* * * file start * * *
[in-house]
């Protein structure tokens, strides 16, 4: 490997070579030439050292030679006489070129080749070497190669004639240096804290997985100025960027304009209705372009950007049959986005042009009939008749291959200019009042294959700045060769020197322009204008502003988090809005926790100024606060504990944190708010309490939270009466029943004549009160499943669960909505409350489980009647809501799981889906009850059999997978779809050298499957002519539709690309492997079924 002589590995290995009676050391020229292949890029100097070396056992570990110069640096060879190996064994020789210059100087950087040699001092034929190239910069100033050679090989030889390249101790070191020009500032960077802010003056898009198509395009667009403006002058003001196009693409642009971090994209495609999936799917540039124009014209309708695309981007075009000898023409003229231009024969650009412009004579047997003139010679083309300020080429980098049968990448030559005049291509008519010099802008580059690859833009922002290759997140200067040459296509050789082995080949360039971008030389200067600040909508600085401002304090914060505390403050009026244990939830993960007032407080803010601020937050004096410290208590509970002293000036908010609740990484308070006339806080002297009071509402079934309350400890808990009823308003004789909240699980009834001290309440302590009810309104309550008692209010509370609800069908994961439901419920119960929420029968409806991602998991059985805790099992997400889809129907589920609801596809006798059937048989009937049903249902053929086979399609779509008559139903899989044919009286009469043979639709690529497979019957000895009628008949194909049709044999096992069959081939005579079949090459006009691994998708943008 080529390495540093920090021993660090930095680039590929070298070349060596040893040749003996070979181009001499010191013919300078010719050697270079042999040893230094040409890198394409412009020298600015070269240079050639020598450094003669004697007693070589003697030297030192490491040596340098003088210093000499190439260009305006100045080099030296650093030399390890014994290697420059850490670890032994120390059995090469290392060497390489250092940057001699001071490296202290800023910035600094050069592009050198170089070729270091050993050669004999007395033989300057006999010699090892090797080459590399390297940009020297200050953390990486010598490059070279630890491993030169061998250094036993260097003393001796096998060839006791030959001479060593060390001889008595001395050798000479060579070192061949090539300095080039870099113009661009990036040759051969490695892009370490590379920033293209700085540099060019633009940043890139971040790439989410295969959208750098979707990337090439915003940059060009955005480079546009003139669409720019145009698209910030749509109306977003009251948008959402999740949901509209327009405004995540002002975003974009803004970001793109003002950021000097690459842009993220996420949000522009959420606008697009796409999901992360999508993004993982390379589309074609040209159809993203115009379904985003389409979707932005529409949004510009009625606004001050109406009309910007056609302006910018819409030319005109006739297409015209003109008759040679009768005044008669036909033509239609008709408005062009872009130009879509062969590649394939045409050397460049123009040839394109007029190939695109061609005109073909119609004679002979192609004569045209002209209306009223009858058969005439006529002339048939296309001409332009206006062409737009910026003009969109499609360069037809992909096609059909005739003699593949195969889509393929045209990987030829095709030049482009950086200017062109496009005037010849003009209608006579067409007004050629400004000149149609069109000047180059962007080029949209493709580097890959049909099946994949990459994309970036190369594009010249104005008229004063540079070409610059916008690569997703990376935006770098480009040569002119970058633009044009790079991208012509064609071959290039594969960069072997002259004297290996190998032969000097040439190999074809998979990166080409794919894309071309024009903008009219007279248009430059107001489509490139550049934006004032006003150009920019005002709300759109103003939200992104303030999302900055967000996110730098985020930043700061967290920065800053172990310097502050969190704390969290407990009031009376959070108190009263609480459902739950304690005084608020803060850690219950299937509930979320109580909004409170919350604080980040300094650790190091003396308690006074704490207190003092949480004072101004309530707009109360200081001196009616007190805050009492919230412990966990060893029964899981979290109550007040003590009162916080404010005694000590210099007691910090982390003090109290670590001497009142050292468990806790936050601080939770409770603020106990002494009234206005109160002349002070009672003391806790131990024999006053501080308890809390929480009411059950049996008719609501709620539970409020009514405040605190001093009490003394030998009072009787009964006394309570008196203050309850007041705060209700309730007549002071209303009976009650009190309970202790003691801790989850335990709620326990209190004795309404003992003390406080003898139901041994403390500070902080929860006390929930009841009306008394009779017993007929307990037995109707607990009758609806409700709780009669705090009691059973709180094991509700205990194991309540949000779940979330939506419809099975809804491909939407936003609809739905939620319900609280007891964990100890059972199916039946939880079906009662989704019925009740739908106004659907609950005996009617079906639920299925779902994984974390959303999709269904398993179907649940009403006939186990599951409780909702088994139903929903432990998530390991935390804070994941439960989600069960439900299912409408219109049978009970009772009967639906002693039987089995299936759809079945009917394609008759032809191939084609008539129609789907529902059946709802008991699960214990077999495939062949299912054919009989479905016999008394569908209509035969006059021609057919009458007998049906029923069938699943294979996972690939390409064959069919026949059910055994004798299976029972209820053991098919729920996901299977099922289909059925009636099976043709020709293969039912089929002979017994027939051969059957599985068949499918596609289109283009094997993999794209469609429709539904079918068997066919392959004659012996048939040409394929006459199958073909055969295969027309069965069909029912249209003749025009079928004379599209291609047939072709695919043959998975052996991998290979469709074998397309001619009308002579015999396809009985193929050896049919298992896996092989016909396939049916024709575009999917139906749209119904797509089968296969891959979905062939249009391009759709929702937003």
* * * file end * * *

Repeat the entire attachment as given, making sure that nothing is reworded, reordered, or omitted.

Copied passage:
[in-house]
């Protein structure tokens, strides 16, 4: 490997070579030439050292030679006489070129080749070497190669004639240096804290997985100025960027304009209705372009950007049959986005042009009939008749291959200019009042294959700045060769020197322009204008502003988090809005926790100024606060504990944190708010309490939270009466029943004549009160499943669960909505409350489980009647809501799981889906009850059999997978779809050298499957002519539709690309492997079924 002589590995290995009676050391020229292949890029100097070396056992570990110069640096060879190996064994020789210059100087950087040699001092034929190239910069100033050679090989030889390249101790070191020009500032960077802010003056898009198509395009667009403006002058003001196009693409642009971090994209495609999936799917540039124009014209309708695309981007075009000898023409003229231009024969650009412009004579047997003139010679083309300020080429980098049968990448030559005049291509008519010099802008580059690859833009922002290759997140200067040459296509050789082995080949360039971008030389200067600040909508600085401002304090914060505390403050009026244990939830993960007032407080803010601020937050004096410290208590509970002293000036908010609740990484308070006339806080002297009071509402079934309350400890808990009823308003004789909240699980009834001290309440302590009810309104309550008692209010509370609800069908994961439901419920119960929420029968409806991602998991059985805790099992997400889809129907589920609801596809006798059937048989009937049903249902053929086979399609779509008559139903899989044919009286009469043979639709690529497979019957000895009628008949194909049709044999096992069959081939005579079949090459006009691994998708943008 080529390495540093920090021993660090930095680039590929070298070349060596040893040749003996070979181009001499010191013919300078010719050697270079042999040893230094040409890198394409412009020298600015070269240079050639020598450094003669004697007693070589003697030297030192490491040596340098003088210093000499190439260009305006100045080099030296650093030399390890014994290697420059850490670890032994120390059995090469290392060497390489250092940057001699001071490296202290800023910035600094050069592009050198170089070729270091050993050669004999007395033989300057006999010699090892090797080459590399390297940009020297200050953390990486010598490059070279630890491993030169061998250094036993260097003393001796096998060839006791030959001479060593060390001889008595001395050798000479060579070192061949090539300095080039870099113009661009990036040759051969490695892009370490590379920033293209700085540099060019633009940043890139971040790439989410295969959208750098979707990337090439915003940059060009955005480079546009003139669409720019145009698209910030749509109306977003009251948008959402999740949901509209327009405004995540002002975003974009803004970001793109003002950021000097690459842009993220996420949000522009959420606008697009796409999901992360999508993004993982390379589309074609040209159809993203115009379904985003389409979707932005529409949004510009009625606004001050109406009309910007056609302006910018819409030319005109006739297409015209003109008759040679009768005044008669036909033509239609008709408005062009872009130009879509062969590649394939045409050397460049123009040839394109007029190939695109061609005109073909119609004679002979192609004569045209002209209306009223009858058969005439006529002339048939296309001409332009206006062409737009910026003009969109499609360069037809992909096609059909005739003699593949195969889509393929045209990987030829095709030049482009950086200017062109496009005037010849003009209608006579067409007004050629400004000149149609069109000047180059962007080029949209493709580097890959049909099946994949990459994309970036190369594009010249104005008229004063540079070409610059916008690569997703990376935006770098480009040569002119970058633009044009790079991208012509064609071959290039594969960069072997002259004297290996190998032969000097040439190999074809998979990166080409794919894309071309024009903008009219007279248009430059107001489509490139550049934006004032006003150009920019005002709300759109103003939200992104303030999302900055967000996110730098985020930043700061967290920065800053172990310097502050969190704390969290407990009031009376959070108190009263609480459902739950304690005084608020803060850690219950299937509930979320109580909004409170919350604080980040300094650790190091003396308690006074704490207190003092949480004072101004309530707009109360200081001196009616007190805050009492919230412990966990060893029964899981979290109550007040003590009162916080404010005694000590210099007691910090982390003090109290670590001497009142050292468990806790936050601080939770409770603020106990002494009234206005109160002349002070009672003391806790131990024999006053501080308890809390929480009411059950049996008719609501709620539970409020009514405040605190001093009490003394030998009072009787009964006394309570008196203050309850007041705060209700309730007549002071209303009976009650009190309970202790003691801790989850335990709620326990209190004795309404003992003390406080003898139901041994403390500070902080929860006390929930009841009306008394009779017993007929307990037995109707607990009758609806409700709780009669705090009691059973709180094991509700205990194991309540949000779940979330939506419809099975809804491909939407936003609809739905939620319900609280007891964990100890059972199916039946939880079906009662989704019925009740739908106004659907609950005996009617079906639920299925779902994984974390959303999709269904398993179907649940009403006939186990599951409780909702088994139903929903432990998530390991935390804070994941439960989600069960439900299912409408219109049978009970009772009967639906002693039987089995299936759809079945009917394609008759032809191939084609008539129609789907529902059946709802008991699960214990077999495939062949299912054919009989479905016999008394569908209509035969006059021609057919009458007998049906029923069938699943294979996972690939390409064959069919026949059910055994004798299976029972209820053991098919729920996901299977099922289909059925009636099976043709020709293969039912089929002979017994027939051969059957599985068949499918596609289109283009094997993999794209469609429709539904079918068997066919392959004659012996048939040409394929006459199958073909055969295969027309069965069909029912249209003749025009079928004379599209291609047939072709695919043959998975052996991998290979469709074998397309001619009308002579015999396809009985193929050896049919298992896996092989016909396939049916024709575009999917139906749209119904797509089968296969891959979905062939249009391009759709929702937003």